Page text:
In February, Sydney saw a month’s worth of rain fall in a single hour. In March, Brisbane was flooded by Cyclone Debbie. This month, Melbourne had the average rainfall for the whole of April in a day.
We call these “extreme weather events.” As the climate changes, we’re going to see more of them.
A new report by the Climate Council, Intense Rainfall And Flooding: The Influence Of Climate Change, has found extreme rainfall events are increasing in intensity. Bushfires, drought, heatwaves, storms, and extreme wind are all also expected to become more frequent, and not in some far off future: it’s already happening.
“In Australia, hot days have doubled, heatwaves have become hotter and longer, and they're happening more often,” says Amanda McKenzie, Climate Council CEO. “Extreme fire weather has also increased over the last 30 years.”
Why are extreme weather events becoming more frequent?
Greenhouse gases released from burning of fossil fuels act like a blanket over the atmosphere, trapping heat. “As you get a warmer world, you get more heatwaves,” explains McKenzie. On land, that means more bushfires. In the ocean, it leads to the coral bleaching that has devastated parts of the Great Barrier Reef, as well as other effects such as ocean acidification.
Another consequence of the greenhouse effect is more moisture in the atmosphere, as warm air can hold more moisture than cold air. Obviously, more water vapour in the air means a higher chance of intense downpours, but this effect is not uniform across the globe, or even the country. Some places, like south-east Australia, are getting drier.
The costs of extreme weather
Extreme weather events can cost lives. In 2009, 432 people died in Victoria and South Australia in a heatwave that preceded the terrible Black Saturday fires, in which another 173 people perished. In 2011, 23 people drowned in the devastating Queensland floods. In November 2016, eight people died in Melbourne when a freak thunderstorm triggered a city-wide asthma event.
There are other health risks associated with extreme weather events. Floods are often followed by water contamination and outbreaks of mosquito-borne diseases. Bushfires can contribute to poor air quality in cities. Hospital admissions for heatstroke, heart attacks and kidney problems go up during heatwaves.
The economic costs are similarly significant. Damage to property, road and rail networks and ports contributed to the 2011 Queensland floods’ $5 billion price tag. Continued coral bleaching on the Great Barrier Reef could reduce tourism spending by $1 billion a year. According to the Climate Council, bushfires currently cost the Victorian economy $180 million annually. That amount is expected to more than double in the next 30 years, to $378 million by 2050.
What climate change means for life in the city
If this summer felt unbearably hot, that’s because it was. More than 200 records were broken nationwide, including in Sydney, Brisbane and Canberra. Residents of Moree in the north-west of NSW sweltered through 50 days in a row of temperatures above 35 degrees. That’s nearly two straight months without a break in the weather.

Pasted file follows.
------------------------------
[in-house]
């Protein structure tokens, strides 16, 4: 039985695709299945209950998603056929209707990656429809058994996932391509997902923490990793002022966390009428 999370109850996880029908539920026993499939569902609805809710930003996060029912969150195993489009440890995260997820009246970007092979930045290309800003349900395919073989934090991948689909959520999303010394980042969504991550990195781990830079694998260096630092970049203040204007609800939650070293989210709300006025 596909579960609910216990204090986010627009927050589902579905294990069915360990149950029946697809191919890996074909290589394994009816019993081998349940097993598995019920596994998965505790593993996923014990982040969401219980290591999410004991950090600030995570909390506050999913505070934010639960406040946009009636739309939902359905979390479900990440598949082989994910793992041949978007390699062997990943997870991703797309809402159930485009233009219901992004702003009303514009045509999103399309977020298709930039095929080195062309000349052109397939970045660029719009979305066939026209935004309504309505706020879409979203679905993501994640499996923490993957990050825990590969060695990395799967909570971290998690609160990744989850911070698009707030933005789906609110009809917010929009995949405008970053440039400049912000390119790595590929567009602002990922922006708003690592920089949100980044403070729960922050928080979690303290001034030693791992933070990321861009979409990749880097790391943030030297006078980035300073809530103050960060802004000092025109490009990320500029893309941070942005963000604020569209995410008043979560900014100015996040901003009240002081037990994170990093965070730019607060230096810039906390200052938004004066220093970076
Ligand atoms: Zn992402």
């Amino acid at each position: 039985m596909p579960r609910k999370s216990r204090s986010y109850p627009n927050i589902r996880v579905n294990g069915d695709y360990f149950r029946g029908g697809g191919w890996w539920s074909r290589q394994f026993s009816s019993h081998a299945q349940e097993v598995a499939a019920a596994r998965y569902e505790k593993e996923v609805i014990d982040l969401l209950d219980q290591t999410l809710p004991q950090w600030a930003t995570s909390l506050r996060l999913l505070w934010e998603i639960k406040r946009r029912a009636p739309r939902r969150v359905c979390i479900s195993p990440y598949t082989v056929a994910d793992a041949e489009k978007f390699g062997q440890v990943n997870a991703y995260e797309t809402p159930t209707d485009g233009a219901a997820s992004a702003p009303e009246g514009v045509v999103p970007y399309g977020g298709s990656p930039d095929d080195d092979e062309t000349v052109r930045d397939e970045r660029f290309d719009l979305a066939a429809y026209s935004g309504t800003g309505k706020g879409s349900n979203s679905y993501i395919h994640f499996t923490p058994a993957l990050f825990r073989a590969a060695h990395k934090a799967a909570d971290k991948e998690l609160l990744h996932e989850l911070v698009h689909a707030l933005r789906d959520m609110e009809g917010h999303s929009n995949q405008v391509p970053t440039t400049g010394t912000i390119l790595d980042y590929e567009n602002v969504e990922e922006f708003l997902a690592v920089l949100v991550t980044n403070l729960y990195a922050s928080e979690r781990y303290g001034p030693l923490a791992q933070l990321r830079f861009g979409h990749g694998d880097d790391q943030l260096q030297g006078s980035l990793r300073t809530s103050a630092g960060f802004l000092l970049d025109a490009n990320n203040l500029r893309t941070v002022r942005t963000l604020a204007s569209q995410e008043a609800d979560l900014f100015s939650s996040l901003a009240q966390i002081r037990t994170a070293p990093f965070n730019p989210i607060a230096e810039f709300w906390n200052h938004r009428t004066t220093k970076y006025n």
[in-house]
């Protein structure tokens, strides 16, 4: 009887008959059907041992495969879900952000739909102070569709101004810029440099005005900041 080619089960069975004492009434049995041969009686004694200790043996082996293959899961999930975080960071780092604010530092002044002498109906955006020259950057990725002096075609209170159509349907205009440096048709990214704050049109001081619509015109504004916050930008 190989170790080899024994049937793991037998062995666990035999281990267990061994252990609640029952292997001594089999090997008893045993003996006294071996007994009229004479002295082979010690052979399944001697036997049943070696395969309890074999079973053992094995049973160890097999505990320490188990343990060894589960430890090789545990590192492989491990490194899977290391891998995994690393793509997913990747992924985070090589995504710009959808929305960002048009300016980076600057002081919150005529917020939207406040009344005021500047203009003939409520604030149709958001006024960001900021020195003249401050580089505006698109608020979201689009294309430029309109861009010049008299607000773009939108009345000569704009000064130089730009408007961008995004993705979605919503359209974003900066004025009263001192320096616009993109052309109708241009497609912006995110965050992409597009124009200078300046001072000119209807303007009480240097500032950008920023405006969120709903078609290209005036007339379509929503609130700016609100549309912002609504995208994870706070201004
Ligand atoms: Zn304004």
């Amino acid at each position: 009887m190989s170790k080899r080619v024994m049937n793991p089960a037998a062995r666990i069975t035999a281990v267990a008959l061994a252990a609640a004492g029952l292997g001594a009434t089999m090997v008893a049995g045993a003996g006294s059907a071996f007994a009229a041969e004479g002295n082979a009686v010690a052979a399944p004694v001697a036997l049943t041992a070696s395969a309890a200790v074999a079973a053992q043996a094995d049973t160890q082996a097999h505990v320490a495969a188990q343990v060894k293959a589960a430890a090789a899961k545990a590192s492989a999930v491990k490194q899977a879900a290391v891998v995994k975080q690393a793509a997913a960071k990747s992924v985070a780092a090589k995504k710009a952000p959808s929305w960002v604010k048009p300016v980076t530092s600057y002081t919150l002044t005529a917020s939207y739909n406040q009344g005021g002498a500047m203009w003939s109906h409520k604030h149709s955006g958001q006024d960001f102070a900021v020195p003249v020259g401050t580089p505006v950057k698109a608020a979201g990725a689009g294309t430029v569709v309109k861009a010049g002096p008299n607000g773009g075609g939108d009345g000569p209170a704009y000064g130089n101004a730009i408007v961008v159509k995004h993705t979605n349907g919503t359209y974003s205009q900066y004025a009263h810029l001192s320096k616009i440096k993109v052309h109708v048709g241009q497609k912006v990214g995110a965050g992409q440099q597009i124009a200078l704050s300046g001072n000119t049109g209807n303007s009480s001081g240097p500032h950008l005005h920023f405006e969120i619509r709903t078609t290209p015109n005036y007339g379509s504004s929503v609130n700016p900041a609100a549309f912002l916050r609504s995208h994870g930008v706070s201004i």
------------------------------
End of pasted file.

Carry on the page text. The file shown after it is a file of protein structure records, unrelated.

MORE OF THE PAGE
Due to the urban heat island effect, cities are particularly susceptible to heatwaves. The trade-off we make for choosing to live somewhere covered in hard surfaces with very little plant life feels obvious whenever we walk through a park on a really hot day. But it’s also dangerous.
While each major city in Australia is vulnerable to different effects of climate change, heatwaves pose a universal risk. According to research from the Centre of Excellence for Climate System Science, Sydney’s summer heatwaves are already starting 19 days earlier. In Adelaide, heat extremes predicted for 2030 are happening now. The same report from the Centre of Excellence shows that over the past 30 years, the number of heatwave days has doubled in Adelaide when compared to the previous 30 years. Not only that, “The hottest day of their heat wave is 4.5 degrees hotter than it used to be,” says McKenzie.
Another threat to Sydneysiders is a rise in sea level. “The big issue is when there's a storm surge,” McKenzie says. “That's now riding on a 20-centimetre higher sea.” In 2016, huge waves caused by a low-pressure system damaged waterfront properties in Collaroy. In the future, regular flooding could affect even sheltered areas such as Darling Harbour.
In Melbourne, bushfire is a major risk, while Brisbane must contend with the possibility that tropical cyclones will move further down the Queensland coast. “There's going to be less cyclones overall, but the ones that do come are likely to be more severe,” says McKenzie. “You just saw from Cyclone Debbie that the destruction affected areas farther to the south than where Debbie actually landed.”
In Western Australia, sea-level rise threatens coastal areas such as Mandurah and Fremantle. Water security is also a major concern in Perth, which already relies on desalination plants for up to 40 per cent of its water supply.
Australia’s urban infrastructure is not keeping pace with the changing climate. “It’s built for the climate of the 20th century, not the 21st century,” says McKenzie, pointing to the blackouts that beset South Australia when high winds knocked over transmission towers in December 2016.
“We need to make sure we have a clear idea about what the changing climate will mean, and that we're ensuring that our infrastructure is prepared, our emergency services are prepared, and communities are prepared too.”